Public Speaking and Life After Death


I have one class of mostly seniors this semester.  Of the eighteen students in Public Speaking, all but three will be graduating in the spring.  I taught about one-third two years ago in tenth grade English, but most are new to me.  It is fascinating to witness how the prior students have matured, though some of the old quirks remain.  As for the seniors new to me, some claim they choose the class to spend some time with me before the transition, but I know they really came because they see distinction in their futures and want to be prepared.

Speaking in front of a group remains one of the most prevalent fears of human beings.  Yet most recognize the power such an ability imparts.  I tell my students that obtaining a position in life where you have to both write and speak is a lucrative goal.  “It means you have been chosen for your mind,” I say.  “And what beautiful minds you possess.”

I began the class with a mini-speech assignment of one to two hand-written paragraphs.  After showing three videos about the death of Michael Brown in Ferguson, Missouri, we made a listing of known facts under three headings:  Michael Brown, the police, and the community.  The task required the students to answer one question:  who is most to blame for this tragedy?

We watched news footage of the killing, a feature piece about a young black man who confronted a group of looters, and a video recording of Captain Ronald Johnson’s powerful, first public address to a gathering of aggrieved community members.  We annotated two articles about the aftermath of Mr. Brown’s death, and then, after two days, the students began delivering their speeches behind a solid wood podium I commandeered from a departing teacher two years ago.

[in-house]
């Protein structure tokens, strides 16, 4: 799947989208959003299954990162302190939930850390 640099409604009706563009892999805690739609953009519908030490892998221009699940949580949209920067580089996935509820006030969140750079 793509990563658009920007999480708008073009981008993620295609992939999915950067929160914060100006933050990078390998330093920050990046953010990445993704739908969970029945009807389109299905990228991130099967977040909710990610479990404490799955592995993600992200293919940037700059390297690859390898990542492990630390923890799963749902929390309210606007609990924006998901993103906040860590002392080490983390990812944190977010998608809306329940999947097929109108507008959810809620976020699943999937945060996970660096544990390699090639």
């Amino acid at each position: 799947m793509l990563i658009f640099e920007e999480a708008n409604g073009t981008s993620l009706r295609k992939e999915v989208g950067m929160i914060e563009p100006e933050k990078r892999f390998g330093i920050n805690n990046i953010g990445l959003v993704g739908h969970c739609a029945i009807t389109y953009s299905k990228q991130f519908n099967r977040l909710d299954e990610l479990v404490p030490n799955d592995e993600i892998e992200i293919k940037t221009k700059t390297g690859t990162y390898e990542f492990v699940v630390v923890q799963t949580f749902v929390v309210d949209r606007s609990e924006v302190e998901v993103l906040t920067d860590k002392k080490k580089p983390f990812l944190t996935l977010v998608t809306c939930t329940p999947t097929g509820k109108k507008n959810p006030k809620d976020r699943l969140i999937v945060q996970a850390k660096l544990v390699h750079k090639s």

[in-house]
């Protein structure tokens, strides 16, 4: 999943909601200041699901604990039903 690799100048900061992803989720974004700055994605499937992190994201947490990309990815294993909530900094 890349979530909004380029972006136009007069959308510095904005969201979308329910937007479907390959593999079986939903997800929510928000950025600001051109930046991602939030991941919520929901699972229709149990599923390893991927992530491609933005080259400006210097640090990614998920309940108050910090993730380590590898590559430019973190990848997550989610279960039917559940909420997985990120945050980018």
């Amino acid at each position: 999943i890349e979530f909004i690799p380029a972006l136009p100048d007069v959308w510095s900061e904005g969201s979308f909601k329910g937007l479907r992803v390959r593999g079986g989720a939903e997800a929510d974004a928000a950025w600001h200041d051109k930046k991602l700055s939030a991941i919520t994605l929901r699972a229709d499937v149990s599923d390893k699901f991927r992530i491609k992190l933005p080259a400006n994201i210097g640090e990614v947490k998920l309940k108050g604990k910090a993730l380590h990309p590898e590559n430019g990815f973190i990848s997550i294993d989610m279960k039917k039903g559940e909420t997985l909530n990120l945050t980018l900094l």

Most students blamed the police and weaved the facts we had uncovered into their presentations.  No one blamed Mr. Brown, but a few did find fault with the political apathy of the majority black electorate prior to the uprising.  One wondered when the outcry against black-on-black violence would come.  After each turn at the podium, I guided student feedback on the presentation.  My only rule was that each responder needed to acknowledge at least two strengths before honing in on weaknesses.

I had already stressed the “three p’s” in public speaking:  posture, passion, and power.  “Think of it like playing an accordion,” I said.  “You need to modulate your tone and volume to draw the audience in.  You must use your voice like an instrument.  No one wants to hear the same note over and over again.”  It went well for a first assignment.

The next task, I warned, would be the most difficult for some of them.  After two lessons and a quiz on rhetoric and the role of ethos, pathos, and logos in effective speaking, I asked them to construct a typed, 300-word introductory speech on themselves.  My only requirement was that the speech focus on a difficult obstacle they had to overcome and the lessons they learned from the challenge.  I also reminded them about the importance of eye contact with the audience.  “Remember, it is public speaking, not public reading,” I said.